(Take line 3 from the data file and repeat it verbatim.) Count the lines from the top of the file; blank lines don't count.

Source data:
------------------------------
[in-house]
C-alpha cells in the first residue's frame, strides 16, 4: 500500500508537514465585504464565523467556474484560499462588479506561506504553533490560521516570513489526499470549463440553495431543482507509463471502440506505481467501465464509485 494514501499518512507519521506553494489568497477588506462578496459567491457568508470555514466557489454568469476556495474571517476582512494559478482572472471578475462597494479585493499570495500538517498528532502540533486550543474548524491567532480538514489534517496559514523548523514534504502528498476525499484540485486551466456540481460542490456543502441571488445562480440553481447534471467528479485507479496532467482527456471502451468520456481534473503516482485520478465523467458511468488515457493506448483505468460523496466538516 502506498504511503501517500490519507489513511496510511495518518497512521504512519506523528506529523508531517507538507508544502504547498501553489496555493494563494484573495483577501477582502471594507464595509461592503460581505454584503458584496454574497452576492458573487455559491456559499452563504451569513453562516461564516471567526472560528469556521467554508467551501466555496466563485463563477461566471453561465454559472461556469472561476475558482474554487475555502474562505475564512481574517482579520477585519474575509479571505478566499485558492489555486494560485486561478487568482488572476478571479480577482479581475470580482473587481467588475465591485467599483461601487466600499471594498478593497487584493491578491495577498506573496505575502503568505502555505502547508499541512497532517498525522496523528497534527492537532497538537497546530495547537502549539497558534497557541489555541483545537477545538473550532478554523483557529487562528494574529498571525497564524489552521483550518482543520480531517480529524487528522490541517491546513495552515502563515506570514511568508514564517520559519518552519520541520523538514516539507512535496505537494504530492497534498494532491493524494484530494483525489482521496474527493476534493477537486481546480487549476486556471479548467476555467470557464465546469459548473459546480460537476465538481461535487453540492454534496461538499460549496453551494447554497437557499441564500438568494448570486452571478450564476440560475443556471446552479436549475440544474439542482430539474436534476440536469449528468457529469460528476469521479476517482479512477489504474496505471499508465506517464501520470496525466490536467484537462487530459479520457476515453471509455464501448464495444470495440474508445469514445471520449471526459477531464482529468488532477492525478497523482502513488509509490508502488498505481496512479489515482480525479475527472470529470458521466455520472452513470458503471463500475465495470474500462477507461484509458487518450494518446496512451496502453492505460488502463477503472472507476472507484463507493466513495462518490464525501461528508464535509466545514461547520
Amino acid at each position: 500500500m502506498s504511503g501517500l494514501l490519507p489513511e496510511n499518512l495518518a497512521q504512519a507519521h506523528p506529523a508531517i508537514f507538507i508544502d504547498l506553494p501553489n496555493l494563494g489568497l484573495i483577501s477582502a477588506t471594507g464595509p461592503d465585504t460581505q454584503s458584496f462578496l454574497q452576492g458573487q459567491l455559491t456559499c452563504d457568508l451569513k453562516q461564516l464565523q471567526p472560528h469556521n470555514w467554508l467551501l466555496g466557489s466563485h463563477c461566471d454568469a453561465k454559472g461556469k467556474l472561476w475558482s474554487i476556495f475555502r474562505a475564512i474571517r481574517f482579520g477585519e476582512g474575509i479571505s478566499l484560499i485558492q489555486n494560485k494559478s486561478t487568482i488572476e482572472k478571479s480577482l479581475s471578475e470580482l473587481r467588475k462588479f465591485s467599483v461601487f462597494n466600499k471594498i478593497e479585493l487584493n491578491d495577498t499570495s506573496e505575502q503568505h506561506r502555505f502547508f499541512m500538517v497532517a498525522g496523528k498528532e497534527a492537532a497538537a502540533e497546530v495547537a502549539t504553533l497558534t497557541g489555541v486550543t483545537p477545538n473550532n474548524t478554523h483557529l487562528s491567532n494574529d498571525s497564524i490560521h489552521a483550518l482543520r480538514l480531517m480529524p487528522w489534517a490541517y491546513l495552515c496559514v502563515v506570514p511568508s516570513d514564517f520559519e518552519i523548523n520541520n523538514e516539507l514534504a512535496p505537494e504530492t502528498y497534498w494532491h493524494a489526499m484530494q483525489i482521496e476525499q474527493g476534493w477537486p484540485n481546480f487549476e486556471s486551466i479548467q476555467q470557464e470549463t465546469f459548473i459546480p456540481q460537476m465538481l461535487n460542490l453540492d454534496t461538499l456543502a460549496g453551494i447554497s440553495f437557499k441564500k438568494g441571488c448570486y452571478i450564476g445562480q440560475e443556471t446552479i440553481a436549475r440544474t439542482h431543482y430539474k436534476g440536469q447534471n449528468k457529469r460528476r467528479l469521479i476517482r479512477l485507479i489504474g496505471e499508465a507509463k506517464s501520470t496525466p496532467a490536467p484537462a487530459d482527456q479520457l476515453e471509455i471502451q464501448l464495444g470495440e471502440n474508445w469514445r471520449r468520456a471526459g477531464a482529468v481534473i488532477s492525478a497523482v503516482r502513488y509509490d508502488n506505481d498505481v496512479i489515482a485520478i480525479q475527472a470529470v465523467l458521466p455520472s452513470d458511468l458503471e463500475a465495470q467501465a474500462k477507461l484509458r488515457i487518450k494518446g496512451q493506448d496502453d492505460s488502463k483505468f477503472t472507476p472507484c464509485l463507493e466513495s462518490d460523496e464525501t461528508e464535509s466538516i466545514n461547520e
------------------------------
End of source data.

Amino acid at each position: 500500500m502506498s504511503g501517500l494514501l490519507p489513511e496510511n499518512l495518518a497512521q504512519a507519521h506523528p506529523a508531517i508537514f507538507i508544502d504547498l506553494p501553489n496555493l494563494g489568497l484573495i483577501s477582502a477588506t471594507g464595509p461592503d465585504t460581505q454584503s458584496f462578496l454574497q452576492g458573487q459567491l455559491t456559499c452563504d457568508l451569513k453562516q461564516l464565523q471567526p472560528h469556521n470555514w467554508l467551501l466555496g466557489s466563485h463563477c461566471d454568469a453561465k454559472g461556469k467556474l472561476w475558482s474554487i476556495f475555502r474562505a475564512i474571517r481574517f482579520g477585519e476582512g474575509i479571505s478566499l484560499i485558492q489555486n494560485k494559478s486561478t487568482i488572476e482572472k478571479s480577482l479581475s471578475e470580482l473587481r467588475k462588479f465591485s467599483v461601487f462597494n466600499k471594498i478593497e479585493l487584493n491578491d495577498t499570495s506573496e505575502q503568505h506561506r502555505f502547508f499541512m500538517v497532517a498525522g496523528k498528532e497534527a492537532a497538537a502540533e497546530v495547537a502549539t504553533l497558534t497557541g489555541v486550543t483545537p477545538n473550532n474548524t478554523h483557529l487562528s491567532n494574529d498571525s497564524i490560521h489552521a483550518l482543520r480538514l480531517m480529524p487528522w489534517a490541517y491546513l495552515c496559514v502563515v506570514p511568508s516570513d514564517f520559519e518552519i523548523n520541520n523538514e516539507l514534504a512535496p505537494e504530492t502528498y497534498w494532491h493524494a489526499m484530494q483525489i482521496e476525499q474527493g476534493w477537486p484540485n481546480f487549476e486556471s486551466i479548467q476555467q470557464e470549463t465546469f459548473i459546480p456540481q460537476m465538481l461535487n460542490l453540492d454534496t461538499l456543502a460549496g453551494i447554497s440553495f437557499k441564500k438568494g441571488c448570486y452571478i450564476g445562480q440560475e443556471t446552479i440553481a436549475r440544474t439542482h431543482y430539474k436534476g440536469q447534471n449528468k457529469r460528476r467528479l469521479i476517482r479512477l485507479i489504474g496505471e499508465a507509463k506517464s501520470t496525466p496532467a490536467p484537462a487530459d482527456q479520457l476515453e471509455i471502451q464501448l464495444g470495440e471502440n474508445w469514445r471520449r468520456a471526459g477531464a482529468v481534473i488532477s492525478a497523482v503516482r502513488y509509490d508502488n506505481d498505481v496512479i489515482a485520478i480525479q475527472a470529470v465523467l458521466p455520472s452513470d458511468l458503471e463500475a465495470q467501465a474500462k477507461l484509458r488515457i487518450k494518446g496512451q493506448d496502453d492505460s488502463k483505468f477503472t472507476p472507484c464509485l463507493e466513495s462518490d460523496e464525501t461528508e464535509s466538516i466545514n461547520e